Today, Brian will be filling in for Ketton due to last minute scheduling issues, we apologize for the post delay.
Ferrofluids are quite complex fluids that display interesting behavior in the presence of magnetic fields. These ferromagnetic fluids are created through the colloidal suspension of ferromagnetic particles of the nano-scale. What does this all mean? In simpler terms, you essentially take tiny (nano-scale, or on the scale of a nanometer/a billionth of a meter; think the size of the base width of a single strand of DNA) magnetic particles and disperse them homogenously (or evenly) throughout a carrier fluid in a way so that the particles are fully wetted (meaning that the particles surfaces are fully coated by the liquid, without other particles in contact with them).
Once the ferrofluid has been created, the next step is as simple as subjecting the fluid to a magnetic field, at which point the ferrofluid becomes magnetized. As the ferrofluid begins to be affected by the magnetic field, it wants to follow this field and comply with its geometry; basically, the fluid wants to become shaped like the field it is being subjected to, but there is a problem: the fluid has surface tension. Because the fluid has cohesive bonding between liquid molecules, the molecules are very strongly attracted to each other on the molecular scale. This should make sense to you, as when you run your hand through water (for example), you are able to readily cause bulk disturbances (you can split up the water on the large scale), but try as you might, you will not be able to split the water apart on a molecular scale (the smallest you can get water to by hand is tiny visible droplets, which are still collections of a ridiculously large amount of water molecules (on the order of sextillions, or thousands of thousands of thousands of thousands of thousands of thousands of thousands!).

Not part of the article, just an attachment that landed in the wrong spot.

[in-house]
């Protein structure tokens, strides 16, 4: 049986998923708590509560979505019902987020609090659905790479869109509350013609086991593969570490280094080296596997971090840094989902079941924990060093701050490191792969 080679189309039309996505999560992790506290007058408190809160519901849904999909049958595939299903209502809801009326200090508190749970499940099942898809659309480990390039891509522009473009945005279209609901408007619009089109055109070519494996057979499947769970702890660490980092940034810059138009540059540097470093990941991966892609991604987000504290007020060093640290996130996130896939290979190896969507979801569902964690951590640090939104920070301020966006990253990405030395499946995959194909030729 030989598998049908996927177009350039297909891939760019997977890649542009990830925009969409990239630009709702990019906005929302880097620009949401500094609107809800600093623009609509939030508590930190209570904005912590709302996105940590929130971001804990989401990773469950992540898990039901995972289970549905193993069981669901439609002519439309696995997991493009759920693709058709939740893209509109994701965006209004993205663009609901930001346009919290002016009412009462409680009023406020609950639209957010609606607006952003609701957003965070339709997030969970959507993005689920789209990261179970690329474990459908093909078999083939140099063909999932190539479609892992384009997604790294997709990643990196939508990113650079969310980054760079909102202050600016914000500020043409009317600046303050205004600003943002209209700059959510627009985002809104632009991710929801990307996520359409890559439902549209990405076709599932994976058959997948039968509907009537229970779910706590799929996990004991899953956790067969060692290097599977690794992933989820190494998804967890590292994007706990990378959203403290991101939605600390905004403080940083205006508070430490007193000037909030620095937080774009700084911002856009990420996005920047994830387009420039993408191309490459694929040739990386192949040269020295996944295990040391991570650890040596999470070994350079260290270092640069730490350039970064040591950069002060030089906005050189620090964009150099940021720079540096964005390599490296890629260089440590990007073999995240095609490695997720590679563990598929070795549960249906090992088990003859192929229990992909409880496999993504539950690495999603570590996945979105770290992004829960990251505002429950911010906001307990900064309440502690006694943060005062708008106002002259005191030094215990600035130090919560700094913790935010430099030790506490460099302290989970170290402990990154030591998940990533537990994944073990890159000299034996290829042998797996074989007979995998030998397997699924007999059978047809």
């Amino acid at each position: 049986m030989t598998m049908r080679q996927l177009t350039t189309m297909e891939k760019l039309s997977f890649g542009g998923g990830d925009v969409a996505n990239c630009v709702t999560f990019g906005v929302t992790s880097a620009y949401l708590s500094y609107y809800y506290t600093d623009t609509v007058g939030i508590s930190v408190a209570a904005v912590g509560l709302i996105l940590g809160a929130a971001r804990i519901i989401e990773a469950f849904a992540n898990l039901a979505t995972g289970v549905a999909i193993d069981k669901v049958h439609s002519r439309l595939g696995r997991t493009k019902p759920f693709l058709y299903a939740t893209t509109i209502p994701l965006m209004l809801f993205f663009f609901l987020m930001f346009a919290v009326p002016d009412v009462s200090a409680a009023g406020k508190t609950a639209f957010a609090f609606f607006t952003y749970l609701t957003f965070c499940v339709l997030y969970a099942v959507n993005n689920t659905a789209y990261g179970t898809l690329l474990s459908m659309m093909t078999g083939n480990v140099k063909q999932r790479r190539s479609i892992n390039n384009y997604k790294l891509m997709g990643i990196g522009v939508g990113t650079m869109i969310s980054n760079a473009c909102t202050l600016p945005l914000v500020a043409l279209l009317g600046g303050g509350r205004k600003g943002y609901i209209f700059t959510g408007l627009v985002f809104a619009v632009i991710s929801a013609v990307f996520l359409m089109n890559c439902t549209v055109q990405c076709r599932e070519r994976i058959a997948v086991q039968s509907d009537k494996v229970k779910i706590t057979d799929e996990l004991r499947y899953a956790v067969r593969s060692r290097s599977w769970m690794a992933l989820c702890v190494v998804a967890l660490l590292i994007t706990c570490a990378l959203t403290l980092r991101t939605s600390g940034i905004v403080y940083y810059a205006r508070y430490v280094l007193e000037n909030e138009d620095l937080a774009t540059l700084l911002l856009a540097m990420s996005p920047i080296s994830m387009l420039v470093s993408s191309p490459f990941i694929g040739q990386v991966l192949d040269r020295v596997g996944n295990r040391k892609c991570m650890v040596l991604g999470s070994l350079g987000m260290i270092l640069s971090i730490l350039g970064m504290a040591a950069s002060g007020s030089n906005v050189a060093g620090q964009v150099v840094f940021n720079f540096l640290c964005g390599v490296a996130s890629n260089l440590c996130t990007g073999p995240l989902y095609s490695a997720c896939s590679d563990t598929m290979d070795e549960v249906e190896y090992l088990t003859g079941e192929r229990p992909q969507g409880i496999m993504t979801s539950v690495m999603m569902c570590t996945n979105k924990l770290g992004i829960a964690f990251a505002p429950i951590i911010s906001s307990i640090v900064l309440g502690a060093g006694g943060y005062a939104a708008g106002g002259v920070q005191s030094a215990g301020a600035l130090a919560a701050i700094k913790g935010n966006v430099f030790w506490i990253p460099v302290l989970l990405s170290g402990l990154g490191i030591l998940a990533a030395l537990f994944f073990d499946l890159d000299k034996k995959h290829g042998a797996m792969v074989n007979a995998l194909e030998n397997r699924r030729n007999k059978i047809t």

Because of the aforementioned strong attraction between the liquid molecules, fully immersed liquid molecules are pulled on by other molecules in all directions, as shown above in the picture. However, the molecules on the surface are only pulled on by molecules around and below (but not above) them, leading to a breach in the equilibrium and causing the water to be pulled in the direction of the rest of the water (hence the curved water surface exhibited in the above diagram). So, armed with this knowledge of how surface tension works, we can revisit the ferrofluids and figure out what is going on.
The magnetic field wants to push the ferrofluid outwards, but the ferrofluid itself wants to pull itself back inwards towards the liquid base due to the surface tension, all while gravity is also resisting the spike formation (this kind of interaction is explained through the normal field instability). At some point all of these forces equate and the fluid is said to be in equilibrium. The result of this? Really cool looking spikes in the ferrofluid as shown above. This gets even cooler when sculptures are created (as in the top picture) by using shaped bases and manipulating the shape of the magnetic field. It should be noted that art is most definitely not the only application for these fluids; in fact, ferrofluids also find application as: liquid seals around the shafts of spinning hard disks/drives, as a convective heat transfer fluid for wicking away heat in small scale and low gravity application, as an imaging agent in some medical imaging techniques (especially magnetic resonance imaging, MRI), as friction reducing agents, as mass dampers to cancel out vibrations, and even as miniature thrusters for small (nanoscale) sattelites!
So there you have it, another awesome engineering phenomenon! Please tune in Sunday for Ketton’s last Open Mind post and remember to continue following us at EngineeringAFuture.com when Engineering A Future (EAF) launches on Monday, July 13th! Enjoy the video below, created by altering the magnetic field in a ferrofluid sculpture!